Tag: art

An Experiment in Fandom Criticism

A few years ago, I wrote a post called “What’s Up with Anime Fans?” In short, I considered why anime and its fandom make some people, including some of its own fans, uncomfortable, and concluded that the problem isn’t anime in itself so much as the culture surrounding it, and that the fandom’s awkwardness is a self-reinforcing phenomenon. I still agree with most of that post, but it raises a couple broader questions that may be worth considering. First, can we judge a medium by its fans? Second, can we judge a person’s character by the media he consumes?

First, we should recognise that though the quality of art isn’t as objective or precise as, say, mathematics or the natural sciences, this does not mean that it is completely subjective and unarguable. The simplest criteria we can use to judge the quality of a work is whether it accomplishes what it sets out to do. If it’s a comedy, does it make the audience laugh? If a tragedy, does it give a sense of catharsis? Responses will vary, of course – humour in particular is notoriously subjective – but things become clearer if we examine why a work succeeds or not. Is the plot coherent, the characters believable, the spectacle artful? Taken together, did the various parts of the work each contribute to the intended effect? Should any of the parts be removed, did anything need to be added?

Furthermore, there is a moral dimension to judging art. The best works uplift the audience in some way. This certainly does not mean having an explicit moral; in fact, explicitness is often counter-productive. Compare the uplifting but enjoyable Lord of the Rings to the preachy, unbearable Uncle Tom’s Cabin.…

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Notes on the Didactic Use of Fiction

“Didactic” literature has a poor reputation, in part because of its distinguished critics. J.R.R. Tolkien’s dislike of allegory is well-known, and his friend C.S. Lewis’s Chronicles of Narnia is often compared unfavourably to Tolkien’s Lord of the Rings partly because one is allegorical and one is not. Edgar Allan Poe also criticised explicitly didactic literature, and Lewis Carroll mocked the tendency to look for a “moral” to stories via Wonderland‘s Duchess character.

Certainly, stories written with a particular moral in mind often turn out awkward or hammy, but can we entirely discount a didactic use of fiction? After all, Aristotle points out in the Poetics that children learn primarily through mimesis (roughly, “imitation”), and he refers to drama and epic poetry as “mimetic” arts, since they’re imitations of (what is plausibly) real life. Few, I think, would deny that the best way to learn something is often through experience; the more successful businessman will generally be the one who has been in business for several years, not the one who has merely read the abstract principles of economics, and one could regard fiction as a vicarious form of gaining experience.…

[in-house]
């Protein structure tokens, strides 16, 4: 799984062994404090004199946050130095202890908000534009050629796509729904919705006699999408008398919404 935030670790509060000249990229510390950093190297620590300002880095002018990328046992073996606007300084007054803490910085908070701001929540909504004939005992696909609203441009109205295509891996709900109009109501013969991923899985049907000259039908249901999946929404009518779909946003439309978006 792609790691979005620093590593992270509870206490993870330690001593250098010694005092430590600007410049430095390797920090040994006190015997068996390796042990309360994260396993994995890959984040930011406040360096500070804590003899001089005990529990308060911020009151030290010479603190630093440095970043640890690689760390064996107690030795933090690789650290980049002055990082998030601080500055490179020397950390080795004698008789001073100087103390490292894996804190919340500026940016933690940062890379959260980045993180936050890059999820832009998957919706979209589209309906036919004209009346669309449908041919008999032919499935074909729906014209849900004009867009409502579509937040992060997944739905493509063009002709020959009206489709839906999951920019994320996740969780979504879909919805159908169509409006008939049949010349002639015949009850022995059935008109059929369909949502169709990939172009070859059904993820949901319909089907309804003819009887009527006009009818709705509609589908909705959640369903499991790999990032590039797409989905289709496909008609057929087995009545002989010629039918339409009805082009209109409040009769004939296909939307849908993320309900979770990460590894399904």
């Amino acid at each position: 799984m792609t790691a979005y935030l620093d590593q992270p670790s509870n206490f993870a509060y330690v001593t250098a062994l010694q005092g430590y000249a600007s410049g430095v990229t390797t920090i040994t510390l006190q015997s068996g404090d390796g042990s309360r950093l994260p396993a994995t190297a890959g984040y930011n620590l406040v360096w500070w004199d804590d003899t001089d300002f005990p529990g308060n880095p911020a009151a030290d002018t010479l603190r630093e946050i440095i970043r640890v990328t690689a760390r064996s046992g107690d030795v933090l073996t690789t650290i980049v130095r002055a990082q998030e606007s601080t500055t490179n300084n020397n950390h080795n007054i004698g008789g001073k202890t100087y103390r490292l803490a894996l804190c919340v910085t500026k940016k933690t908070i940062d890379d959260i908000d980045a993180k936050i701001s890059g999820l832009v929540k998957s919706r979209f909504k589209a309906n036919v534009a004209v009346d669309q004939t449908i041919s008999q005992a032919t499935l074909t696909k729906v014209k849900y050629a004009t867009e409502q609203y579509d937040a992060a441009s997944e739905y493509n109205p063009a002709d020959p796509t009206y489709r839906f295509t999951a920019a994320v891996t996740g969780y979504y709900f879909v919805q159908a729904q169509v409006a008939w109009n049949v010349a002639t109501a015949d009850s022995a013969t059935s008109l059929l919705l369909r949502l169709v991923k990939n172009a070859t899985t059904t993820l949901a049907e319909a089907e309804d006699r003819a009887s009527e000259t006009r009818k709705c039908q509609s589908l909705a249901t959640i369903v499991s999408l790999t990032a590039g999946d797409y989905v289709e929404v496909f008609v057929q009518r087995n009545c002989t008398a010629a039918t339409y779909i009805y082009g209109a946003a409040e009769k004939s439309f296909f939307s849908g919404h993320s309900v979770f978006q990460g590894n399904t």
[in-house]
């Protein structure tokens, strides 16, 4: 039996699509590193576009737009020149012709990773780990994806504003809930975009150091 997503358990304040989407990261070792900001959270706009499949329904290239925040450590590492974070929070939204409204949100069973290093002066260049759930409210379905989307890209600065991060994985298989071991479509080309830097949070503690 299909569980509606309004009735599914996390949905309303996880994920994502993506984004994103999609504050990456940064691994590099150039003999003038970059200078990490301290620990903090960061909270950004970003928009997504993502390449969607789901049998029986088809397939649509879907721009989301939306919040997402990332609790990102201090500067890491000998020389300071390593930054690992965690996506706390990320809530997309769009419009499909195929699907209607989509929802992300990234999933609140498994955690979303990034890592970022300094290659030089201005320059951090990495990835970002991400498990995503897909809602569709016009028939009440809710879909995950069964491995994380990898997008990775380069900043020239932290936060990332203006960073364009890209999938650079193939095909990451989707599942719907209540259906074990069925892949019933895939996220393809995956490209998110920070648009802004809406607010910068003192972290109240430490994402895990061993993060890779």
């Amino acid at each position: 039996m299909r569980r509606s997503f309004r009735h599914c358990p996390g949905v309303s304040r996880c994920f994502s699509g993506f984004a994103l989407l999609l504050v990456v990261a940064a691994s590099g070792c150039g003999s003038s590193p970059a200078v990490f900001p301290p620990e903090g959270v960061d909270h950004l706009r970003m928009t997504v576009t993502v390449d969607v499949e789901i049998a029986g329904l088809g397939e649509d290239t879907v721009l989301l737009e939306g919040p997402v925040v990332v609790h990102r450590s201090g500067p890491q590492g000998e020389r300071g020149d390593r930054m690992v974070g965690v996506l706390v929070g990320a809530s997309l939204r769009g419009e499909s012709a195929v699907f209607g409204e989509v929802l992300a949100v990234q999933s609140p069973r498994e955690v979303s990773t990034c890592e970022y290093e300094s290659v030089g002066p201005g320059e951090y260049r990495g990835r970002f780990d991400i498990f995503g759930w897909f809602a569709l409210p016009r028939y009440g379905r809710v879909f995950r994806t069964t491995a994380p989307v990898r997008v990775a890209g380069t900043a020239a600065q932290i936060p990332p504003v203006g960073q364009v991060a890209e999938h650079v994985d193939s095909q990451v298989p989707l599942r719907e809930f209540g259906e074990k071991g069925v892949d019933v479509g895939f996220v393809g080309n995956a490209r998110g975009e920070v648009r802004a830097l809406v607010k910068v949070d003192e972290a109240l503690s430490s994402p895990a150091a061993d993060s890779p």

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The Moral Dimension of Judging Art

Every once in a while, usually after something sensational and traumatic, discussions crop up on the moral dimension of art, by which I mean the question of to what degree art reflects or influences society and individuals, and whether we should therefore take this into account when evaluating a work, especially in popular culture.

On that first question, on whether art primarily influences society or is merely a reflection of it, one can begin with the observation that a work must be created by somebody in an act of will. This creation is not done ex nihilo, however, because the will is informed by the intellect. “No man is an island,” and that intellect relies on outside data, such as interactions with other people and what a man has read or watched, including the artwork he’s encountered. Thus, those who create art are themselves influenced by other works, and their own work influences others, creating a circular relationship between art, culture, and individuals. The impact of any particular work will almost always be small, except perhaps for children for whom each individual experience is weighted more heavily in their minds, and for the mentally unstable, but the general themes found across a large number of works in a society can tell us both what that community generally believes, and where it is likely to go. For the individual, though he certainly possesses free will, he must use the information he has in his intellect to inform his will, and the art he’s experienced will certainly factor into that calculus.…

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